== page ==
I sit in the volunteer lounge, listening to my fellow volunteers chat. They’re the same topics as always: sweat, food, bureaucracy. But I can tell that we’ve been here for a year. Without looking, I can predict the facial expressions and gestures they’re making; we flow along with the ease of having shared the same ups and downs and persevering.
The office is overflowing with volunteers and staff. Today is an important day for Peace Corps Colombia: all at once, we’re saying “goodbye” to our deputy director and “hello” to our new group of trainees.
In the space of a couple of hours, our little post will change dramatically.
Cramped into the volunteer lounge, I grab the only available resting place–sitting on a box of donated clothes!–and look over pictures from our own arrival in Colombia. It seems like last week; it seems like a decade ago, too. My blond highlights have grown to my chin since the picture Izzy and I took in the Miami airport, thumbs up and shiny visas in hand.
I don’t feel like it’s been a year already. Rather, I don’t feel like the “seasoned volunteer” I’m supposed to be when we greet the newbies this evening. I still have so much work to do, and I still have days where I have no idea what’s going on. I still don’t understand why Colombians do the things they do, or how to get my point across when my coastal Spanish falters. I still have so many lessons to plan and projects to share.
It feels reminiscent of the American Shanna, who had a to-do list through the next century and a Type A inner voice to propel her through. She has a very delicate balance for productivity: too little to do and she gets lugubrious; too much and she sacrifices sleep and can’t focus until she OCD-cleans something.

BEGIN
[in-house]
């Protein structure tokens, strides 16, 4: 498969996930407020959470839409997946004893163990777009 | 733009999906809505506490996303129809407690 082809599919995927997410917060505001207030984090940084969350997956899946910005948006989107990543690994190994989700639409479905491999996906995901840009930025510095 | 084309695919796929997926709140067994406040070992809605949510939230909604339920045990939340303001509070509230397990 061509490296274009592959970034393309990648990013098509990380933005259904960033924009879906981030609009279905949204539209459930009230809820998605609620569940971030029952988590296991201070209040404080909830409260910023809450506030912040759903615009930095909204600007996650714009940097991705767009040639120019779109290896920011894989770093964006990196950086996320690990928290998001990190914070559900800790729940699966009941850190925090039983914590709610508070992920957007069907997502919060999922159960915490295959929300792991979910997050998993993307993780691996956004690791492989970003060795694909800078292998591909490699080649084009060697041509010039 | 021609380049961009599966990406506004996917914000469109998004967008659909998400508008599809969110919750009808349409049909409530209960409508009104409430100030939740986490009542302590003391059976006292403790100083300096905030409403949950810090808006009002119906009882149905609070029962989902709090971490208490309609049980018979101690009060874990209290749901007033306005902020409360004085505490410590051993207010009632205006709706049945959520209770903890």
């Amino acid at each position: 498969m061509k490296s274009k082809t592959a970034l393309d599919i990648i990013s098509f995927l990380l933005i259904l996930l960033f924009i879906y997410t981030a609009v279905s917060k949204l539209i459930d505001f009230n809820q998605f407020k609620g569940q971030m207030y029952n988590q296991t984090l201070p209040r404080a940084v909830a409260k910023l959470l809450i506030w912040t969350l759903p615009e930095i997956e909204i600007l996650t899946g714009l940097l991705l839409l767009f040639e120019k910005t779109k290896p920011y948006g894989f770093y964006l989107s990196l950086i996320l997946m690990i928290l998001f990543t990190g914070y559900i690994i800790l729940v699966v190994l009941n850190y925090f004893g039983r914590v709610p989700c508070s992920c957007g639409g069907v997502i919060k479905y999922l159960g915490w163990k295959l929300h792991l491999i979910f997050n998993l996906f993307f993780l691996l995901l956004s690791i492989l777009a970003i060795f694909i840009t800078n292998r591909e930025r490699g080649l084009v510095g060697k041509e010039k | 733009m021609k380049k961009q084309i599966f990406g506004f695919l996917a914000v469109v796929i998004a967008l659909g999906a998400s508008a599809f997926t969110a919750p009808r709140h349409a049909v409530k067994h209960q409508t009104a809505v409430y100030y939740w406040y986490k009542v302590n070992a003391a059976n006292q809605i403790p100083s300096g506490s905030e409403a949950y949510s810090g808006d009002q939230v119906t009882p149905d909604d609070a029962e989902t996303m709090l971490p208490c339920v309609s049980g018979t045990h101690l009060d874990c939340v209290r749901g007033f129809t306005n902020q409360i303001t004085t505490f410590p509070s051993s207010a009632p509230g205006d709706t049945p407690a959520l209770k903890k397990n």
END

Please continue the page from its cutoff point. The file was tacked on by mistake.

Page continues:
But then I look at us and see how much progress we’ve made in these nine months in site. We’ve started clubs and danced in parades; we’ve trained teachers and run camps. We’ve pooped and puked and gotten lost and eaten street food at 5 am. I, for one, ate my body weight in mangos this year.
Running on the beach this morning, I relish the realization that I have my usual people to greet and my usual routines around town. Coming into Quilla, I know all the routes and the bus drivers and the street salesmen and the fact that I’m early, even as I’m 10 minutes late.
And later, when I cheer for the new trainees at the airport, I’ve seen so much since I walked through that international arrivals door at the petite Barranquilla terminal 12 months ago. Now I’m the welcoming crew, trying to make the newcomers feel welcome, comfortable, supported.
I see Colombia through two sets of eyes: those of these newbs, seeing the streets, pedestrians, traffic and pollution for the first time, and through my own eyes, which know what to expect and how to survive.
In Puerto, they tell me I’m half porteña already. I say I’m glad, and cheers to our next year together.